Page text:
Jeep Grand Cherokee & Dodge Durango Stalling Concerns: The Hits Just Keep on Coming

By Sepehr Daghighian

Owners of FCA’s 2011 to 2013 Jeep Grand Cherokees and Dodge Durango have suffered through years of frustrating vehicle defects, repair half-measures, recalls, visits to the dealership, and continued vehicle defects.  Most recently, on November 14, 2019, FCA (Jeep and Dodge’s parent company) announced yet another recall to address the Grand Cherokee and Durango’s notorious stalling problem.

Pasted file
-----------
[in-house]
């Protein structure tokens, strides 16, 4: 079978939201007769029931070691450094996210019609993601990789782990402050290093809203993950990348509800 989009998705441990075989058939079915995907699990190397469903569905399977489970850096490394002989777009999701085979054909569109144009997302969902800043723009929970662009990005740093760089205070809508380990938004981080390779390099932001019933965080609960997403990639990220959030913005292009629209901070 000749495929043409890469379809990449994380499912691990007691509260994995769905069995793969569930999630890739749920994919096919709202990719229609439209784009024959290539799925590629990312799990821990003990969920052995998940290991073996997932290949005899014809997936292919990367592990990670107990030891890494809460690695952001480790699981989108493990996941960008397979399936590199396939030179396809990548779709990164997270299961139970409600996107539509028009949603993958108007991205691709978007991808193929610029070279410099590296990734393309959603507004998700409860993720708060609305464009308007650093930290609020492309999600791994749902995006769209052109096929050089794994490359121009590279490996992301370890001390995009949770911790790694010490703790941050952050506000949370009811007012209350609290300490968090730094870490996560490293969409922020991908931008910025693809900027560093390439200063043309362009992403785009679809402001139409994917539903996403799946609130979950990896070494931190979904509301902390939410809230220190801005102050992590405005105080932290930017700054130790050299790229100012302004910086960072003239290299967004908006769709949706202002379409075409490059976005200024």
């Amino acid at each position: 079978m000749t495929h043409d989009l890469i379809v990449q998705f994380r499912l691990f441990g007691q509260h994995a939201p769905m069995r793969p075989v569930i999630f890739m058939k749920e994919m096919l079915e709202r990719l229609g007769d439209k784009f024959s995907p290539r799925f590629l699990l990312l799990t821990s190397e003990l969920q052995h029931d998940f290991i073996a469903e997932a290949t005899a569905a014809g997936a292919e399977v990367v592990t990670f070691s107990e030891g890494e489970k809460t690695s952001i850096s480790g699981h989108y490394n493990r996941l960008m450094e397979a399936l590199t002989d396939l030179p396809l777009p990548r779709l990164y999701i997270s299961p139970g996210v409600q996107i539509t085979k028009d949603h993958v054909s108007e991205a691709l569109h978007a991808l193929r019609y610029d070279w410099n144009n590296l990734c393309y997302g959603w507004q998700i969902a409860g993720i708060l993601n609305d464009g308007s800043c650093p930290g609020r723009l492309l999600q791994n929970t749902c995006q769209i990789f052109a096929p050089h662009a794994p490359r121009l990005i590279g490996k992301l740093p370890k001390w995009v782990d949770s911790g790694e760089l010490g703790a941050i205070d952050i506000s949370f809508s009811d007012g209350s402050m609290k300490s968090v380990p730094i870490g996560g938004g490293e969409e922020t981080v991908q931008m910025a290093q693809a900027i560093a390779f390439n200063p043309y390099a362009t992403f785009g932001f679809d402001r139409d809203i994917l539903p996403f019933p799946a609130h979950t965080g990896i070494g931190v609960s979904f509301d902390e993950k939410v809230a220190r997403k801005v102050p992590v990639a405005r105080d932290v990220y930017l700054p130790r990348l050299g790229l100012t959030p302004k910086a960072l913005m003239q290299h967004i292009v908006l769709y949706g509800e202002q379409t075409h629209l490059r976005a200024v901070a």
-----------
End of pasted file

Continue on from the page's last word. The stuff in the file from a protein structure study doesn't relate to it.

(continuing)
Owners of 2011 to 2013 Jeep Grand Cherokees and Dodge Durango began complaining as early as 2011 about an extremely dangerous tendency by their vehicles to spontaneously shut off or not start.  Vehicle owners complained, particular while making turns, that their Grand Cherokees and Durangos would suddenly turn off, resulting in a loss of power and difficulty controlling the vehicle. Also, Grand Cherokees and Durango owners found that their vehicles would intermittently not start.  Adding insult to injury, when taking their vehicles under warranty to their authorized Jeep/Dodge dealerships, all too often, vehicle owners were told that there was “no problem found” or that nothing was wrong with their SUVs.